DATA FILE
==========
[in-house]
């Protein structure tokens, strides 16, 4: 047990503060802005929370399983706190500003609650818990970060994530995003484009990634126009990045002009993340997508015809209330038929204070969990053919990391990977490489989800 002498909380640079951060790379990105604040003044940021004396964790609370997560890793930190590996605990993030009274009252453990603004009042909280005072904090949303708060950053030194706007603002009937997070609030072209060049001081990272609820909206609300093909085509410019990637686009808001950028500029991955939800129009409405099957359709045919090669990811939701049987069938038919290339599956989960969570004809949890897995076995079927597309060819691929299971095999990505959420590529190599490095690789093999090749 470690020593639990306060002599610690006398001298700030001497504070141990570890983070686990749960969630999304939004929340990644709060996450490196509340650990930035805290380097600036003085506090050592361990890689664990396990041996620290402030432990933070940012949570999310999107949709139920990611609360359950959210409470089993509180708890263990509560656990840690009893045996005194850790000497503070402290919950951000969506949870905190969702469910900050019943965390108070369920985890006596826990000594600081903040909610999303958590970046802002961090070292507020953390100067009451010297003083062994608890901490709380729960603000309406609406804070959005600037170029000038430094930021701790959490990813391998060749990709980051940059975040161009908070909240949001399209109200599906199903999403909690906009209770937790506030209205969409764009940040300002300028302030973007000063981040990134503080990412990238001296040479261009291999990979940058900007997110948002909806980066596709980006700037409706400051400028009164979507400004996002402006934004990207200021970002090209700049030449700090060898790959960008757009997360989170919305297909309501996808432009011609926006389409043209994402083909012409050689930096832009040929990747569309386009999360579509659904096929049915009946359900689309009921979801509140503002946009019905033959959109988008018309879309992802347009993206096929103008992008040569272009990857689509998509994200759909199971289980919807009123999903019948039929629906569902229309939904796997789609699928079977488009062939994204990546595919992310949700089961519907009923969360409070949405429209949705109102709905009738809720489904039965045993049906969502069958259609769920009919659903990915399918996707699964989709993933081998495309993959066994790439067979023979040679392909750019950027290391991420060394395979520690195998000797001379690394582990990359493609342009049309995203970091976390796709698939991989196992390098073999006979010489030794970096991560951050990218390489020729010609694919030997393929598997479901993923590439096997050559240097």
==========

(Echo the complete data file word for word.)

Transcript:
[in-house]
């Protein structure tokens, strides 16, 4: 047990503060802005929370399983706190500003609650818990970060994530995003484009990634126009990045002009993340997508015809209330038929204070969990053919990391990977490489989800 002498909380640079951060790379990105604040003044940021004396964790609370997560890793930190590996605990993030009274009252453990603004009042909280005072904090949303708060950053030194706007603002009937997070609030072209060049001081990272609820909206609300093909085509410019990637686009808001950028500029991955939800129009409405099957359709045919090669990811939701049987069938038919290339599956989960969570004809949890897995076995079927597309060819691929299971095999990505959420590529190599490095690789093999090749 470690020593639990306060002599610690006398001298700030001497504070141990570890983070686990749960969630999304939004929340990644709060996450490196509340650990930035805290380097600036003085506090050592361990890689664990396990041996620290402030432990933070940012949570999310999107949709139920990611609360359950959210409470089993509180708890263990509560656990840690009893045996005194850790000497503070402290919950951000969506949870905190969702469910900050019943965390108070369920985890006596826990000594600081903040909610999303958590970046802002961090070292507020953390100067009451010297003083062994608890901490709380729960603000309406609406804070959005600037170029000038430094930021701790959490990813391998060749990709980051940059975040161009908070909240949001399209109200599906199903999403909690906009209770937790506030209205969409764009940040300002300028302030973007000063981040990134503080990412990238001296040479261009291999990979940058900007997110948002909806980066596709980006700037409706400051400028009164979507400004996002402006934004990207200021970002090209700049030449700090060898790959960008757009997360989170919305297909309501996808432009011609926006389409043209994402083909012409050689930096832009040929990747569309386009999360579509659904096929049915009946359900689309009921979801509140503002946009019905033959959109988008018309879309992802347009993206096929103008992008040569272009990857689509998509994200759909199971289980919807009123999903019948039929629906569902229309939904796997789609699928079977488009062939994204990546595919992310949700089961519907009923969360409070949405429209949705109102709905009738809720489904039965045993049906969502069958259609769920009919659903990915399918996707699964989709993933081998495309993959066994790439067979023979040679392909750019950027290391991420060394395979520690195998000797001379690394582990990359493609342009049309995203970091976390796709698939991989196992390098073999006979010489030794970096991560951050990218390489020729010609694919030997393929598997479901993923590439096997050559240097």